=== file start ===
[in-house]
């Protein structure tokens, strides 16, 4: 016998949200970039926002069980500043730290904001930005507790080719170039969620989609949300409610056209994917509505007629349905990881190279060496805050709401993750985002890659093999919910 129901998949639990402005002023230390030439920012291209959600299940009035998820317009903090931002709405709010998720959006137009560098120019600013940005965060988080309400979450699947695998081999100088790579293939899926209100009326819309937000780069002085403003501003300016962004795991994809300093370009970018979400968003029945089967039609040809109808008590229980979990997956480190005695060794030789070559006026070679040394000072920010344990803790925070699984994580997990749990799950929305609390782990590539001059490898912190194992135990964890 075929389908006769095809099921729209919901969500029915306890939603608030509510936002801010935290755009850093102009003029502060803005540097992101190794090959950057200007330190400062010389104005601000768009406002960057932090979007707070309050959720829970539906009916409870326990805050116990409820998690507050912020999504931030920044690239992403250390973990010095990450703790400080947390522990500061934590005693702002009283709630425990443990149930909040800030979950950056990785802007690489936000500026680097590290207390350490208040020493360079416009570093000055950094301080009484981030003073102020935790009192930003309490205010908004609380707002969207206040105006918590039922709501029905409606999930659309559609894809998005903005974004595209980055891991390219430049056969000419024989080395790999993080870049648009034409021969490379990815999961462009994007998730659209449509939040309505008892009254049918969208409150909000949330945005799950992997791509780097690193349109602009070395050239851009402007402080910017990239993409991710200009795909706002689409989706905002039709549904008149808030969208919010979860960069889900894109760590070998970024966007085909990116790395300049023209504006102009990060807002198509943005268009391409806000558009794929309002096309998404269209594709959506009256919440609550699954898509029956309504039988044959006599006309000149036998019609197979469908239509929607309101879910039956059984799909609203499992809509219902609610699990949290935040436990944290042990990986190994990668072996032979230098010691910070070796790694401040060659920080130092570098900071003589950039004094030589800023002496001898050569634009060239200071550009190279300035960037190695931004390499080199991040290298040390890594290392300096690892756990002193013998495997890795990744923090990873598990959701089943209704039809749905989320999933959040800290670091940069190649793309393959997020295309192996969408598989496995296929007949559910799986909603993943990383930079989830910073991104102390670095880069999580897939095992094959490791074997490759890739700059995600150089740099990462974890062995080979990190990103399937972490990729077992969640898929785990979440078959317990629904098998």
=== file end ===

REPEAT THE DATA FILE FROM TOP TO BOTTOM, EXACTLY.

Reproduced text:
[in-house]
């Protein structure tokens, strides 16, 4: 016998949200970039926002069980500043730290904001930005507790080719170039969620989609949300409610056209994917509505007629349905990881190279060496805050709401993750985002890659093999919910 129901998949639990402005002023230390030439920012291209959600299940009035998820317009903090931002709405709010998720959006137009560098120019600013940005965060988080309400979450699947695998081999100088790579293939899926209100009326819309937000780069002085403003501003300016962004795991994809300093370009970018979400968003029945089967039609040809109808008590229980979990997956480190005695060794030789070559006026070679040394000072920010344990803790925070699984994580997990749990799950929305609390782990590539001059490898912190194992135990964890 075929389908006769095809099921729209919901969500029915306890939603608030509510936002801010935290755009850093102009003029502060803005540097992101190794090959950057200007330190400062010389104005601000768009406002960057932090979007707070309050959720829970539906009916409870326990805050116990409820998690507050912020999504931030920044690239992403250390973990010095990450703790400080947390522990500061934590005693702002009283709630425990443990149930909040800030979950950056990785802007690489936000500026680097590290207390350490208040020493360079416009570093000055950094301080009484981030003073102020935790009192930003309490205010908004609380707002969207206040105006918590039922709501029905409606999930659309559609894809998005903005974004595209980055891991390219430049056969000419024989080395790999993080870049648009034409021969490379990815999961462009994007998730659209449509939040309505008892009254049918969208409150909000949330945005799950992997791509780097690193349109602009070395050239851009402007402080910017990239993409991710200009795909706002689409989706905002039709549904008149808030969208919010979860960069889900894109760590070998970024966007085909990116790395300049023209504006102009990060807002198509943005268009391409806000558009794929309002096309998404269209594709959506009256919440609550699954898509029956309504039988044959006599006309000149036998019609197979469908239509929607309101879910039956059984799909609203499992809509219902609610699990949290935040436990944290042990990986190994990668072996032979230098010691910070070796790694401040060659920080130092570098900071003589950039004094030589800023002496001898050569634009060239200071550009190279300035960037190695931004390499080199991040290298040390890594290392300096690892756990002193013998495997890795990744923090990873598990959701089943209704039809749905989320999933959040800290670091940069190649793309393959997020295309192996969408598989496995296929007949559910799986909603993943990383930079989830910073991104102390670095880069999580897939095992094959490791074997490759890739700059995600150089740099990462974890062995080979990190990103399937972490990729077992969640898929785990979440078959317990629904098998």